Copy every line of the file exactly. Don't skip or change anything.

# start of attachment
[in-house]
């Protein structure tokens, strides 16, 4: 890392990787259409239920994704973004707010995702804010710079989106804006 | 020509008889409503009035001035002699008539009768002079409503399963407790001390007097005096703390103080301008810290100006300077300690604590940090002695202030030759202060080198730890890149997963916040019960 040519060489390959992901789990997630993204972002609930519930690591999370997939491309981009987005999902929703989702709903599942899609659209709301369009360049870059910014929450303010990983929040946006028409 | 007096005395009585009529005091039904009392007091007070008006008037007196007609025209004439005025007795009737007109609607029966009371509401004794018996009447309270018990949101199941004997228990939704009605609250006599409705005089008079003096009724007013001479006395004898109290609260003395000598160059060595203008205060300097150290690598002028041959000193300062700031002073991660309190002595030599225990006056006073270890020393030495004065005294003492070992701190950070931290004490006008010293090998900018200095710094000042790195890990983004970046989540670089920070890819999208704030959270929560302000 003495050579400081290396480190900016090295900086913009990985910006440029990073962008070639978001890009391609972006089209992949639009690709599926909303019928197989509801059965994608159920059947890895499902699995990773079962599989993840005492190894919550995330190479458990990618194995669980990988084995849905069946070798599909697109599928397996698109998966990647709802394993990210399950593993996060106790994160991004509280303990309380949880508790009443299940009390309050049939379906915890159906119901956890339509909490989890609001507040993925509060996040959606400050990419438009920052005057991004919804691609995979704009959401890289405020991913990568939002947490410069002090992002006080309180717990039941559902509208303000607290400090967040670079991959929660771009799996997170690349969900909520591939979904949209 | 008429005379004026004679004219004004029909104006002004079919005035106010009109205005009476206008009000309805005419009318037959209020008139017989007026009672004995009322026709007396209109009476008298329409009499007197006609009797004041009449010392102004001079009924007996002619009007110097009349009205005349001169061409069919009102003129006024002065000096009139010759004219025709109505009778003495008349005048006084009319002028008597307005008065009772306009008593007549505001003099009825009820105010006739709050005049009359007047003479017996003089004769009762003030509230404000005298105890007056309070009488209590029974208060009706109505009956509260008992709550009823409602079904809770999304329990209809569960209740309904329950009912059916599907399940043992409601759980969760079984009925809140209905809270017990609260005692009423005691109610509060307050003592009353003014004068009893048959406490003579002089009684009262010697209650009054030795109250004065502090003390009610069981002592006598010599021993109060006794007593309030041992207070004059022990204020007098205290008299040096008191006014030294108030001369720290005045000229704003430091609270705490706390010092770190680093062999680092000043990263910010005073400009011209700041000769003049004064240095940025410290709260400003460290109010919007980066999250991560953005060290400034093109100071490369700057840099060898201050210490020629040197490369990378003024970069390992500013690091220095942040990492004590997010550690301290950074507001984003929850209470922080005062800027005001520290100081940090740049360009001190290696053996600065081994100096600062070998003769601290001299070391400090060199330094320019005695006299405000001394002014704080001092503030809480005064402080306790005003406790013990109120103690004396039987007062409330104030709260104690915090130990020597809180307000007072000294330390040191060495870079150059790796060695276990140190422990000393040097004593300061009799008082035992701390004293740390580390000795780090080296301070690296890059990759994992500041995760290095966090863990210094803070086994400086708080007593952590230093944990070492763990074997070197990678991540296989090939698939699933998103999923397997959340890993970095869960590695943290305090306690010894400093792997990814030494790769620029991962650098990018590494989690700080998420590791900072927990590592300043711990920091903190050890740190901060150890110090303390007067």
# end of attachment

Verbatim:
[in-house]
């Protein structure tokens, strides 16, 4: 890392990787259409239920994704973004707010995702804010710079989106804006 | 020509008889409503009035001035002699008539009768002079409503399963407790001390007097005096703390103080301008810290100006300077300690604590940090002695202030030759202060080198730890890149997963916040019960 040519060489390959992901789990997630993204972002609930519930690591999370997939491309981009987005999902929703989702709903599942899609659209709301369009360049870059910014929450303010990983929040946006028409 | 007096005395009585009529005091039904009392007091007070008006008037007196007609025209004439005025007795009737007109609607029966009371509401004794018996009447309270018990949101199941004997228990939704009605609250006599409705005089008079003096009724007013001479006395004898109290609260003395000598160059060595203008205060300097150290690598002028041959000193300062700031002073991660309190002595030599225990006056006073270890020393030495004065005294003492070992701190950070931290004490006008010293090998900018200095710094000042790195890990983004970046989540670089920070890819999208704030959270929560302000 003495050579400081290396480190900016090295900086913009990985910006440029990073962008070639978001890009391609972006089209992949639009690709599926909303019928197989509801059965994608159920059947890895499902699995990773079962599989993840005492190894919550995330190479458990990618194995669980990988084995849905069946070798599909697109599928397996698109998966990647709802394993990210399950593993996060106790994160991004509280303990309380949880508790009443299940009390309050049939379906915890159906119901956890339509909490989890609001507040993925509060996040959606400050990419438009920052005057991004919804691609995979704009959401890289405020991913990568939002947490410069002090992002006080309180717990039941559902509208303000607290400090967040670079991959929660771009799996997170690349969900909520591939979904949209 | 008429005379004026004679004219004004029909104006002004079919005035106010009109205005009476206008009000309805005419009318037959209020008139017989007026009672004995009322026709007396209109009476008298329409009499007197006609009797004041009449010392102004001079009924007996002619009007110097009349009205005349001169061409069919009102003129006024002065000096009139010759004219025709109505009778003495008349005048006084009319002028008597307005008065009772306009008593007549505001003099009825009820105010006739709050005049009359007047003479017996003089004769009762003030509230404000005298105890007056309070009488209590029974208060009706109505009956509260008992709550009823409602079904809770999304329990209809569960209740309904329950009912059916599907399940043992409601759980969760079984009925809140209905809270017990609260005692009423005691109610509060307050003592009353003014004068009893048959406490003579002089009684009262010697209650009054030795109250004065502090003390009610069981002592006598010599021993109060006794007593309030041992207070004059022990204020007098205290008299040096008191006014030294108030001369720290005045000229704003430091609270705490706390010092770190680093062999680092000043990263910010005073400009011209700041000769003049004064240095940025410290709260400003460290109010919007980066999250991560953005060290400034093109100071490369700057840099060898201050210490020629040197490369990378003024970069390992500013690091220095942040990492004590997010550690301290950074507001984003929850209470922080005062800027005001520290100081940090740049360009001190290696053996600065081994100096600062070998003769601290001299070391400090060199330094320019005695006299405000001394002014704080001092503030809480005064402080306790005003406790013990109120103690004396039987007062409330104030709260104690915090130990020597809180307000007072000294330390040191060495870079150059790796060695276990140190422990000393040097004593300061009799008082035992701390004293740390580390000795780090080296301070690296890059990759994992500041995760290095966090863990210094803070086994400086708080007593952590230093944990070492763990074997070197990678991540296989090939698939699933998103999923397997959340890993970095869960590695943290305090306690010894400093792997990814030494790769620029991962650098990018590494989690700080998420590791900072927990590592300043711990920091903190050890740190901060150890110090303390007067």